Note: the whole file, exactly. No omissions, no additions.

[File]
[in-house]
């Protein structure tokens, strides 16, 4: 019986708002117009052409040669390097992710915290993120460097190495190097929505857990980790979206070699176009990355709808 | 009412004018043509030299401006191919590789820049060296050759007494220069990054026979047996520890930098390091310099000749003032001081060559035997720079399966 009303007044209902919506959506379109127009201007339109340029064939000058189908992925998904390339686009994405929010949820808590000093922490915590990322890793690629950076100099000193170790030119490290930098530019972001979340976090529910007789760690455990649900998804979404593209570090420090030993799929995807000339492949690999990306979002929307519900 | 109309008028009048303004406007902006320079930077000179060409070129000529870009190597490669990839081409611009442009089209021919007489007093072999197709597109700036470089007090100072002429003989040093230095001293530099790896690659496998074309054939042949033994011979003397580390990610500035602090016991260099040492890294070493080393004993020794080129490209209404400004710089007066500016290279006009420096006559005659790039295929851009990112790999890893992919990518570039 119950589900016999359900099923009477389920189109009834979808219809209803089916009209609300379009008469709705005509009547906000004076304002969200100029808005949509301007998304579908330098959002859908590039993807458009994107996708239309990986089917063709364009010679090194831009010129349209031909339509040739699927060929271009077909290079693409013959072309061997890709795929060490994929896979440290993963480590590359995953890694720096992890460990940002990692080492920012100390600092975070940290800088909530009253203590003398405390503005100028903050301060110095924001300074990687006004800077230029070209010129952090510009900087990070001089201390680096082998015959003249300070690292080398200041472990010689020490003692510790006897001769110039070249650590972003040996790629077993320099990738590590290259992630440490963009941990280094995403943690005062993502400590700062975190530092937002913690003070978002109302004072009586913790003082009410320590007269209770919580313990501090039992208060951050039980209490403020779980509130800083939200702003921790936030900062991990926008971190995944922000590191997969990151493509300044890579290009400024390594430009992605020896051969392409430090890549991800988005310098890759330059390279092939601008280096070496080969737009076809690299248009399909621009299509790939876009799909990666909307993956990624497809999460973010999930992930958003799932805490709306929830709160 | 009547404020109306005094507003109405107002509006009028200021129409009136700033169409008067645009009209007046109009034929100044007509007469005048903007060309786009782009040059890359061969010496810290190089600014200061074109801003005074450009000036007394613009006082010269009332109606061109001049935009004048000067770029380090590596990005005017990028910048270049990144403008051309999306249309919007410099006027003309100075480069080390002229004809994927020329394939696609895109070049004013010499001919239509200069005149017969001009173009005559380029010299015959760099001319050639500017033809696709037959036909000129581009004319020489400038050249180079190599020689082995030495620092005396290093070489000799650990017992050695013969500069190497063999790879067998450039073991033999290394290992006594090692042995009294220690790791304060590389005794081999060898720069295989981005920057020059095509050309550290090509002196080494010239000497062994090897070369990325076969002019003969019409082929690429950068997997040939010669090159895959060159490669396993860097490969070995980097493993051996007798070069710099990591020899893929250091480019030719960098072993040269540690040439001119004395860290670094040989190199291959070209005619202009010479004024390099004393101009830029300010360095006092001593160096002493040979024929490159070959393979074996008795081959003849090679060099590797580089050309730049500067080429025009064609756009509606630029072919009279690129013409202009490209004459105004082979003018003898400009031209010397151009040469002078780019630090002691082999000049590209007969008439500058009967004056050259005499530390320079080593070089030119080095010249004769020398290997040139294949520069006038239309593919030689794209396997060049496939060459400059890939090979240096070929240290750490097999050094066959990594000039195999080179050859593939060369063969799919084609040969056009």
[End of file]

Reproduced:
[in-house]
């Protein structure tokens, strides 16, 4: 019986708002117009052409040669390097992710915290993120460097190495190097929505857990980790979206070699176009990355709808 | 009412004018043509030299401006191919590789820049060296050759007494220069990054026979047996520890930098390091310099000749003032001081060559035997720079399966 009303007044209902919506959506379109127009201007339109340029064939000058189908992925998904390339686009994405929010949820808590000093922490915590990322890793690629950076100099000193170790030119490290930098530019972001979340976090529910007789760690455990649900998804979404593209570090420090030993799929995807000339492949690999990306979002929307519900 | 109309008028009048303004406007902006320079930077000179060409070129000529870009190597490669990839081409611009442009089209021919007489007093072999197709597109700036470089007090100072002429003989040093230095001293530099790896690659496998074309054939042949033994011979003397580390990610500035602090016991260099040492890294070493080393004993020794080129490209209404400004710089007066500016290279006009420096006559005659790039295929851009990112790999890893992919990518570039 119950589900016999359900099923009477389920189109009834979808219809209803089916009209609300379009008469709705005509009547906000004076304002969200100029808005949509301007998304579908330098959002859908590039993807458009994107996708239309990986089917063709364009010679090194831009010129349209031909339509040739699927060929271009077909290079693409013959072309061997890709795929060490994929896979440290993963480590590359995953890694720096992890460990940002990692080492920012100390600092975070940290800088909530009253203590003398405390503005100028903050301060110095924001300074990687006004800077230029070209010129952090510009900087990070001089201390680096082998015959003249300070690292080398200041472990010689020490003692510790006897001769110039070249650590972003040996790629077993320099990738590590290259992630440490963009941990280094995403943690005062993502400590700062975190530092937002913690003070978002109302004072009586913790003082009410320590007269209770919580313990501090039992208060951050039980209490403020779980509130800083939200702003921790936030900062991990926008971190995944922000590191997969990151493509300044890579290009400024390594430009992605020896051969392409430090890549991800988005310098890759330059390279092939601008280096070496080969737009076809690299248009399909621009299509790939876009799909990666909307993956990624497809999460973010999930992930958003799932805490709306929830709160 | 009547404020109306005094507003109405107002509006009028200021129409009136700033169409008067645009009209007046109009034929100044007509007469005048903007060309786009782009040059890359061969010496810290190089600014200061074109801003005074450009000036007394613009006082010269009332109606061109001049935009004048000067770029380090590596990005005017990028910048270049990144403008051309999306249309919007410099006027003309100075480069080390002229004809994927020329394939696609895109070049004013010499001919239509200069005149017969001009173009005559380029010299015959760099001319050639500017033809696709037959036909000129581009004319020489400038050249180079190599020689082995030495620092005396290093070489000799650990017992050695013969500069190497063999790879067998450039073991033999290394290992006594090692042995009294220690790791304060590389005794081999060898720069295989981005920057020059095509050309550290090509002196080494010239000497062994090897070369990325076969002019003969019409082929690429950068997997040939010669090159895959060159490669396993860097490969070995980097493993051996007798070069710099990591020899893929250091480019030719960098072993040269540690040439001119004395860290670094040989190199291959070209005619202009010479004024390099004393101009830029300010360095006092001593160096002493040979024929490159070959393979074996008795081959003849090679060099590797580089050309730049500067080429025009064609756009509606630029072919009279690129013409202009490209004459105004082979003018003898400009031209010397151009040469002078780019630090002691082999000049590209007969008439500058009967004056050259005499530390320079080593070089030119080095010249004769020398290997040139294949520069006038239309593919030689794209396997060049496939060459400059890939090979240096070929240290750490097999050094066959990594000039195999080179050859593939060369063969799919084609040969056009």